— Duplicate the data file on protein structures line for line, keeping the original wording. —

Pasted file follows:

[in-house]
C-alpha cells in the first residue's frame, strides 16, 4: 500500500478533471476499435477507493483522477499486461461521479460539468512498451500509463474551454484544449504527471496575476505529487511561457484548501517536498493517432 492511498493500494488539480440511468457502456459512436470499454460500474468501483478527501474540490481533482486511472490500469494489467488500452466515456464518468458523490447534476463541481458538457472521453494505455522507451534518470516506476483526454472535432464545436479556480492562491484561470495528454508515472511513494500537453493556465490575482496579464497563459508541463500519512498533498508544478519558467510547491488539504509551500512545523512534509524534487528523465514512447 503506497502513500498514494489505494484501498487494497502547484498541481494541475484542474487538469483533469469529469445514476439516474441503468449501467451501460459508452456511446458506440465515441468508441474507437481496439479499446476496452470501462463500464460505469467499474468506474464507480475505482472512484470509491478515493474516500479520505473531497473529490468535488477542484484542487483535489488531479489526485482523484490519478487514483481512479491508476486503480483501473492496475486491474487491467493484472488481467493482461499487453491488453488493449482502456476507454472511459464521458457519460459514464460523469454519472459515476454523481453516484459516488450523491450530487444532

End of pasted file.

[in-house]
C-alpha cells in the first residue's frame, strides 16, 4: 500500500478533471476499435477507493483522477499486461461521479460539468512498451500509463474551454484544449504527471496575476505529487511561457484548501517536498493517432 492511498493500494488539480440511468457502456459512436470499454460500474468501483478527501474540490481533482486511472490500469494489467488500452466515456464518468458523490447534476463541481458538457472521453494505455522507451534518470516506476483526454472535432464545436479556480492562491484561470495528454508515472511513494500537453493556465490575482496579464497563459508541463500519512498533498508544478519558467510547491488539504509551500512545523512534509524534487528523465514512447 503506497502513500498514494489505494484501498487494497502547484498541481494541475484542474487538469483533469469529469445514476439516474441503468449501467451501460459508452456511446458506440465515441468508441474507437481496439479499446476496452470501462463500464460505469467499474468506474464507480475505482472512484470509491478515493474516500479520505473531497473529490468535488477542484484542487483535489488531479489526485482523484490519478487514483481512479491508476486503480483501473492496475486491474487491467493484472488481467493482461499487453491488453488493449482502456476507454472511459464521458457519460459514464460523469454519472459515476454523481453516484459516488450523491450530487444532